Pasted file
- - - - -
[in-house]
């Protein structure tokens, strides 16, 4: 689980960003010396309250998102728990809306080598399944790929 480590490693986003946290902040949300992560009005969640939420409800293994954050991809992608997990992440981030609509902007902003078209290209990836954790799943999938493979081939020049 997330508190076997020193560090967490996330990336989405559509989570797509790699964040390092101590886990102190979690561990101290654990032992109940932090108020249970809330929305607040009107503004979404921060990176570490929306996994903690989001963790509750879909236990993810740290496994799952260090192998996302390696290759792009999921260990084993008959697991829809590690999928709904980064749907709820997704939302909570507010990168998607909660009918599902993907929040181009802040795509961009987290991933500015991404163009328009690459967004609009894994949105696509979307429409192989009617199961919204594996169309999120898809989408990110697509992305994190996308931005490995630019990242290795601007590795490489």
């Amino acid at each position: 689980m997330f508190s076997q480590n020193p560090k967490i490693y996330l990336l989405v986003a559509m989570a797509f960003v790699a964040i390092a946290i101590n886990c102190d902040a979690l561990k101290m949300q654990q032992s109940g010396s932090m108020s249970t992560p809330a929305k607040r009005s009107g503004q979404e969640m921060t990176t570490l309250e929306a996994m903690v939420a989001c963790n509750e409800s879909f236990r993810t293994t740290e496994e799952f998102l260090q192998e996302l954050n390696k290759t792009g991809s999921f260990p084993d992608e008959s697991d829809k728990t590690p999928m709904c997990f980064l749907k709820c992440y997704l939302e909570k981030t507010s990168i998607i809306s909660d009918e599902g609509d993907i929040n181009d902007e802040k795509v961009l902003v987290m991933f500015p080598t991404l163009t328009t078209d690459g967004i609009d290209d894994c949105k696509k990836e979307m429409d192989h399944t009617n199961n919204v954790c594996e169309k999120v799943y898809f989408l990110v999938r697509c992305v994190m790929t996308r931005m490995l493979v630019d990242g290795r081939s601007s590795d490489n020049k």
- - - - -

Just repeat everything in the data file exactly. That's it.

[in-house]
């Protein structure tokens, strides 16, 4: 689980960003010396309250998102728990809306080598399944790929 480590490693986003946290902040949300992560009005969640939420409800293994954050991809992608997990992440981030609509902007902003078209290209990836954790799943999938493979081939020049 997330508190076997020193560090967490996330990336989405559509989570797509790699964040390092101590886990102190979690561990101290654990032992109940932090108020249970809330929305607040009107503004979404921060990176570490929306996994903690989001963790509750879909236990993810740290496994799952260090192998996302390696290759792009999921260990084993008959697991829809590690999928709904980064749907709820997704939302909570507010990168998607909660009918599902993907929040181009802040795509961009987290991933500015991404163009328009690459967004609009894994949105696509979307429409192989009617199961919204594996169309999120898809989408990110697509992305994190996308931005490995630019990242290795601007590795490489």
């Amino acid at each position: 689980m997330f508190s076997q480590n020193p560090k967490i490693y996330l990336l989405v986003a559509m989570a797509f960003v790699a964040i390092a946290i101590n886990c102190d902040a979690l561990k101290m949300q654990q032992s109940g010396s932090m108020s249970t992560p809330a929305k607040r009005s009107g503004q979404e969640m921060t990176t570490l309250e929306a996994m903690v939420a989001c963790n509750e409800s879909f236990r993810t293994t740290e496994e799952f998102l260090q192998e996302l954050n390696k290759t792009g991809s999921f260990p084993d992608e008959s697991d829809k728990t590690p999928m709904c997990f980064l749907k709820c992440y997704l939302e909570k981030t507010s990168i998607i809306s909660d009918e599902g609509d993907i929040n181009d902007e802040k795509v961009l902003v987290m991933f500015p080598t991404l163009t328009t078209d690459g967004i609009d290209d894994c949105k696509k990836e979307m429409d192989h399944t009617n199961n919204v954790c594996e169309k999120v799943y898809f989408l990110v999938r697509c992305v994190m790929t996308r931005m490995l493979v630019d990242g290795r081939s601007s590795d490489n020049k």